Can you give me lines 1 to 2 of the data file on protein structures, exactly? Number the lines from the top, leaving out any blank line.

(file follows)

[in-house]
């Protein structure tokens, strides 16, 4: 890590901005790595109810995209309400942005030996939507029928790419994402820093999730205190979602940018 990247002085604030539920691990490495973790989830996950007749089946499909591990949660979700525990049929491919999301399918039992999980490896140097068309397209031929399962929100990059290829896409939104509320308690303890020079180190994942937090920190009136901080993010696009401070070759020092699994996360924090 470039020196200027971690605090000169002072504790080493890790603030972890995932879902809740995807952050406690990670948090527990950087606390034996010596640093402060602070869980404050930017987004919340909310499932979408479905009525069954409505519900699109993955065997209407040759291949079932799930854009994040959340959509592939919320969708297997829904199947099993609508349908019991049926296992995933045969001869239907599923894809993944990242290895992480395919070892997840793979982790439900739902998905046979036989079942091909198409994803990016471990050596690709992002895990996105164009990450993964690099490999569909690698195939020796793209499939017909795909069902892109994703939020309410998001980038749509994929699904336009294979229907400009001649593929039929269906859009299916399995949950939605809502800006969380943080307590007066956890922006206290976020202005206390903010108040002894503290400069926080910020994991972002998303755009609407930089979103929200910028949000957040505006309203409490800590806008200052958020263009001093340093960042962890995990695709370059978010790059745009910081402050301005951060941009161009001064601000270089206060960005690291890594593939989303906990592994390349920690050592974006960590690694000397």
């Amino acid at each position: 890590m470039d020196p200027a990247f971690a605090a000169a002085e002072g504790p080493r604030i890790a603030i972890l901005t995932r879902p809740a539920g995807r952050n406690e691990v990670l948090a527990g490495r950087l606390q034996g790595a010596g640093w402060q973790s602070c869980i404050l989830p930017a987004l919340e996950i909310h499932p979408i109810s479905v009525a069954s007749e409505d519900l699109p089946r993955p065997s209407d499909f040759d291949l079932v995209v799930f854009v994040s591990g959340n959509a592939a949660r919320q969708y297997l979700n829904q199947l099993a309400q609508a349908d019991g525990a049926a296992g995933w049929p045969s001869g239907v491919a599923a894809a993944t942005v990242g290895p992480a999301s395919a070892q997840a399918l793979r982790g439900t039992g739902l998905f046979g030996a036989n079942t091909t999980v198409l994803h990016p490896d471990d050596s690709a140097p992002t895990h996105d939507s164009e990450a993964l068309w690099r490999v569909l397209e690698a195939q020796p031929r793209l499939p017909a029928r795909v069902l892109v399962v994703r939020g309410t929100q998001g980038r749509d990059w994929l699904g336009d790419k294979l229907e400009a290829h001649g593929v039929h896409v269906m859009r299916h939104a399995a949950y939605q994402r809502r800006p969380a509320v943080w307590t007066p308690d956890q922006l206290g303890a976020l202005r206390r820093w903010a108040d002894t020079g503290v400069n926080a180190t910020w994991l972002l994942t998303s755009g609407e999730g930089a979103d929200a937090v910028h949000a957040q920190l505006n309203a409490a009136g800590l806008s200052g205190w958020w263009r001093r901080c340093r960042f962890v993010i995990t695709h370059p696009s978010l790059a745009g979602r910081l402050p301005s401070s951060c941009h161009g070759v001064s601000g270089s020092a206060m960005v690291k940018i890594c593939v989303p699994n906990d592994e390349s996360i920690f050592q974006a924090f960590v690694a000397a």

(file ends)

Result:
[in-house]
């Protein structure tokens, strides 16, 4: 890590901005790595109810995209309400942005030996939507029928790419994402820093999730205190979602940018 990247002085604030539920691990490495973790989830996950007749089946499909591990949660979700525990049929491919999301399918039992999980490896140097068309397209031929399962929100990059290829896409939104509320308690303890020079180190994942937090920190009136901080993010696009401070070759020092699994996360924090 470039020196200027971690605090000169002072504790080493890790603030972890995932879902809740995807952050406690990670948090527990950087606390034996010596640093402060602070869980404050930017987004919340909310499932979408479905009525069954409505519900699109993955065997209407040759291949079932799930854009994040959340959509592939919320969708297997829904199947099993609508349908019991049926296992995933045969001869239907599923894809993944990242290895992480395919070892997840793979982790439900739902998905046979036989079942091909198409994803990016471990050596690709992002895990996105164009990450993964690099490999569909690698195939020796793209499939017909795909069902892109994703939020309410998001980038749509994929699904336009294979229907400009001649593929039929269906859009299916399995949950939605809502800006969380943080307590007066956890922006206290976020202005206390903010108040002894503290400069926080910020994991972002998303755009609407930089979103929200910028949000957040505006309203409490800590806008200052958020263009001093340093960042962890995990695709370059978010790059745009910081402050301005951060941009161009001064601000270089206060960005690291890594593939989303906990592994390349920690050592974006960590690694000397």